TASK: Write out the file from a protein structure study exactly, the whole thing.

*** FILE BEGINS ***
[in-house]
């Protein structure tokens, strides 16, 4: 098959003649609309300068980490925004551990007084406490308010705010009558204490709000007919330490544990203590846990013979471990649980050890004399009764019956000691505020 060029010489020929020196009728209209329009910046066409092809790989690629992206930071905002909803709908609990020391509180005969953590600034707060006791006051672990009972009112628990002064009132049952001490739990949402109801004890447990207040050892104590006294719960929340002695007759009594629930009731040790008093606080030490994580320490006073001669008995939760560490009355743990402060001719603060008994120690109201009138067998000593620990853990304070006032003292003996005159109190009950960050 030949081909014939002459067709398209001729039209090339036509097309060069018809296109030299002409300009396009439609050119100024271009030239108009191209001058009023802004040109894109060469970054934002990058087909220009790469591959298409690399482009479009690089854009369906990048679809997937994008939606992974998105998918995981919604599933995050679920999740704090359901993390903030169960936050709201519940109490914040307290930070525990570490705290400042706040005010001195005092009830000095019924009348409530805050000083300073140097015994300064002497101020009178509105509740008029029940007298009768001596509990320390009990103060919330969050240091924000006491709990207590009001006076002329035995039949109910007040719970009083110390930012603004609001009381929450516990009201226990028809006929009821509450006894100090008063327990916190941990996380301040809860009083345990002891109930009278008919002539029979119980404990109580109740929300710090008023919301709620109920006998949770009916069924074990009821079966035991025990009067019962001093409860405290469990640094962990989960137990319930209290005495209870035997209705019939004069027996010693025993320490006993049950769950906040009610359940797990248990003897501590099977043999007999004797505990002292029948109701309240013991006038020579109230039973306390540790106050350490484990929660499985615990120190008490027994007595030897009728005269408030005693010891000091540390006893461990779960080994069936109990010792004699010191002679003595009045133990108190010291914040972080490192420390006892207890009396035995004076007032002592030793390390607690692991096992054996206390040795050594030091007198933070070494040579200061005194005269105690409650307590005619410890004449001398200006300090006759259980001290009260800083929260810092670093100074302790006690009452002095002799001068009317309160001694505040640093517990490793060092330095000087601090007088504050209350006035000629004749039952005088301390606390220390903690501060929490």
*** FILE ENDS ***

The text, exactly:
[in-house]
């Protein structure tokens, strides 16, 4: 098959003649609309300068980490925004551990007084406490308010705010009558204490709000007919330490544990203590846990013979471990649980050890004399009764019956000691505020 060029010489020929020196009728209209329009910046066409092809790989690629992206930071905002909803709908609990020391509180005969953590600034707060006791006051672990009972009112628990002064009132049952001490739990949402109801004890447990207040050892104590006294719960929340002695007759009594629930009731040790008093606080030490994580320490006073001669008995939760560490009355743990402060001719603060008994120690109201009138067998000593620990853990304070006032003292003996005159109190009950960050 030949081909014939002459067709398209001729039209090339036509097309060069018809296109030299002409300009396009439609050119100024271009030239108009191209001058009023802004040109894109060469970054934002990058087909220009790469591959298409690399482009479009690089854009369906990048679809997937994008939606992974998105998918995981919604599933995050679920999740704090359901993390903030169960936050709201519940109490914040307290930070525990570490705290400042706040005010001195005092009830000095019924009348409530805050000083300073140097015994300064002497101020009178509105509740008029029940007298009768001596509990320390009990103060919330969050240091924000006491709990207590009001006076002329035995039949109910007040719970009083110390930012603004609001009381929450516990009201226990028809006929009821509450006894100090008063327990916190941990996380301040809860009083345990002891109930009278008919002539029979119980404990109580109740929300710090008023919301709620109920006998949770009916069924074990009821079966035991025990009067019962001093409860405290469990640094962990989960137990319930209290005495209870035997209705019939004069027996010693025993320490006993049950769950906040009610359940797990248990003897501590099977043999007999004797505990002292029948109701309240013991006038020579109230039973306390540790106050350490484990929660499985615990120190008490027994007595030897009728005269408030005693010891000091540390006893461990779960080994069936109990010792004699010191002679003595009045133990108190010291914040972080490192420390006892207890009396035995004076007032002592030793390390607690692991096992054996206390040795050594030091007198933070070494040579200061005194005269105690409650307590005619410890004449001398200006300090006759259980001290009260800083929260810092670093100074302790006690009452002095002799001068009317309160001694505040640093517990490793060092330095000087601090007088504050209350006035000629004749039952005088301390606390220390903690501060929490």